MLB Playoffs 2012: Biggest Concern for Each Wild Card Team

David KenyonFeatured ColumnistOctober 5, 2012

Orioles' manager Buck Showalter returns to Arlington to face his former team.
Orioles' manager Buck Showalter returns to Arlington to face his former team.J. Meric/Getty Images

Pop the champagne, you've made it to the playoffs! Or kind of, at least.

The Baltimore Orioles and Texas Rangers, ironically enough, would have squared off in a 163rd game of the year anyway as the teams finished with identical 93-69 records.

However, the implementation of the Wild Card Game to Major League Baseball will put a bit of a damper on clinching a playoff spot via a wild card berth from now on. The Atlanta Braves would have been in a National League Division Series if this were last year.

But it's not. Welcome to 2012. Teams know that it is do-or-die time and can't make excuses or blame the new playoff format. A loss tonight, and sayonara to the division series.

Here is the biggest concern for each team heading into the wild card game.

American League

Baltimore put together a fantastic season without "superstar" players behind designated hitter Chris Davis and center fielder Adam Jones.

Plus, there wasn't a better team in extra innings this season in the majors as the Orioles were 16-2 in these games.

That alone was the difference in bringing Baltimore to the playoffs.

The O's score a ton of runs via the home run and could be in trouble if that doesn't continue, but their biggest concern may be Josh Hamilton. Yes, he is two for his last 13, but this is the same guy who hit four home runs in one game against the Orioles earlier this season.

Though much improved since that point, Baltimore faces an angry Texas lineup that could unleash the fury of their recent struggles tonight.

Texas comes into the wild card game, err, struggling to say the least. The Rangers dropped nine of their last 13 regular season games. The pitching staff as a whole has been far from consistent. The lineup isn't putting a lot of runs on the board.

Simply put, the Rangers' concern is that they are their own worst enemy.

Not taking anything away from the aforementioned fantastic Baltimore team at all, but this is still the Rangers' game to lose.

Yu Darvish was great in September. The game is at home. The lineup is mad, they want to score runs.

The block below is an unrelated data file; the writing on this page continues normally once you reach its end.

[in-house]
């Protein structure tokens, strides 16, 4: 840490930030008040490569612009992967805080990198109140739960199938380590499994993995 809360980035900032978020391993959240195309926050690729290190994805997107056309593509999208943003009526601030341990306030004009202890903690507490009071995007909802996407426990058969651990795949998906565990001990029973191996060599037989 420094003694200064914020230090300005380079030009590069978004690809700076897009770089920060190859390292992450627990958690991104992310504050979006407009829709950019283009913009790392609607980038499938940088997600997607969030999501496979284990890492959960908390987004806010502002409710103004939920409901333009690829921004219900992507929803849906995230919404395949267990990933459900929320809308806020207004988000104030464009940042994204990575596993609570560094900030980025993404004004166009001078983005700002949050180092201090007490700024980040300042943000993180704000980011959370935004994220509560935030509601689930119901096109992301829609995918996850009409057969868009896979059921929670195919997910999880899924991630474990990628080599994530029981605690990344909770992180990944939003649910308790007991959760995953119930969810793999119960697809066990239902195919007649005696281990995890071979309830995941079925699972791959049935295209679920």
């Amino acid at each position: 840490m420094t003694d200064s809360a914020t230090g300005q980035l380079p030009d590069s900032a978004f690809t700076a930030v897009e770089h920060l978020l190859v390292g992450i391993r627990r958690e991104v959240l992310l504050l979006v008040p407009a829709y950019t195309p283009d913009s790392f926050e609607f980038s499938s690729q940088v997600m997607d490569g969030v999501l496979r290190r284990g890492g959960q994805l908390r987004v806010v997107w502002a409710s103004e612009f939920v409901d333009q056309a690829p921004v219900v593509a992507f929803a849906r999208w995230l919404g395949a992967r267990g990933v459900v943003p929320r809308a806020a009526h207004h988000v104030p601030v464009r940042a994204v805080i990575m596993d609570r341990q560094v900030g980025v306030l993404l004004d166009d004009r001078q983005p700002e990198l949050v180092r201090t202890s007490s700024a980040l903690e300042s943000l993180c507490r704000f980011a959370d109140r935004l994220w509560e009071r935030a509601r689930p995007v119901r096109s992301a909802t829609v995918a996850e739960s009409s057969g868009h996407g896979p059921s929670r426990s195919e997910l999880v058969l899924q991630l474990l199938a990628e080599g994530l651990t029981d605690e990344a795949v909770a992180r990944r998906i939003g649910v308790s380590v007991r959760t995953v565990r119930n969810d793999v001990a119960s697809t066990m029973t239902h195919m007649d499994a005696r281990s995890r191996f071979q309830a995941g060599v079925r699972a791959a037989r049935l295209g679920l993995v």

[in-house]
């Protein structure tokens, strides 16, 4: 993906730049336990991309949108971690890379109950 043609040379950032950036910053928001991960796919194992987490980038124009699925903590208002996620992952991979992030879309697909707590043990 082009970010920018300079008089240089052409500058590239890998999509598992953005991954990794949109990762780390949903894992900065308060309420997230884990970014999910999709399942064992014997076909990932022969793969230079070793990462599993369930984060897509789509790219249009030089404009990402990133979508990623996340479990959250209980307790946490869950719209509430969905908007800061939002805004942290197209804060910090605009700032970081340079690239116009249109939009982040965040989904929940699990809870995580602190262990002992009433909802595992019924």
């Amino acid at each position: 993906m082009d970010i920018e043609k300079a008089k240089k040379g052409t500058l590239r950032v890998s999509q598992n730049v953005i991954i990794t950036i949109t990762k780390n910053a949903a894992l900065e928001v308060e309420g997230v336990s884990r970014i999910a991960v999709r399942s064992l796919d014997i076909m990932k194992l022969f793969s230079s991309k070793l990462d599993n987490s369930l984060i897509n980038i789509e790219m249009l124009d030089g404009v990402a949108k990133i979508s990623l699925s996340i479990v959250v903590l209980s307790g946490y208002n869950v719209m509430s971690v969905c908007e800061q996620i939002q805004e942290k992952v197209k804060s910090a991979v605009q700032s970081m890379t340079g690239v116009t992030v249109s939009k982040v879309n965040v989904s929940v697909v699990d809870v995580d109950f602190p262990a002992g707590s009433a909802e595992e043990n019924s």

But this isn't football. All that aggressive energy can't be used to hit the ball harder or farther. If the Rangers start swinging freely, the Orioles' lineup will put a few runs on the board and it will stick.

National League

The Braves welcome the St. Louis Cardinals to Turner Field by sending newfound ace Kris Medlen to the bump.

Ha. "Welcome."

The Cards counter with Kyle Lohse. He has had a phenomenal season going 16-3 with an ERA under 3.00.

Run support is the biggest key for the Cardinals as Lohse cannot do it alone. They have the lineup to get it done, but putting it all together one more time is crucial.

St. Louis must put runs on the board against the hottest pitcher in baseball early, and preferably often, if they want to take down the Braves.

Atlanta comes into the game fresh off a 4-0 victory over the Pirates. The entire starting lineup minus Michael Bourn and Andrelton Simmons was given a day off during the series, too. The bullpen is not worn down like last season.

It seems that the Braves are in the perfect position to win with a rested lineup and the best pitcher in baseball.

But everyone likes the underdog.

As last year clearly showed, the Cardinals love being the underdog.

The biggest concern for the Braves is not capitalizing with runners in scoring position and allowing St. Louis to hang around in the game.

With a Lohse vs. Medlen battle on the hill, the game does not look to be a high-scoring affair. Every chance that Atlanta gets to plate a run, they must convert on the opportunity.

In the words of New York Jets linebacker Bart Scott, "Can't wait!"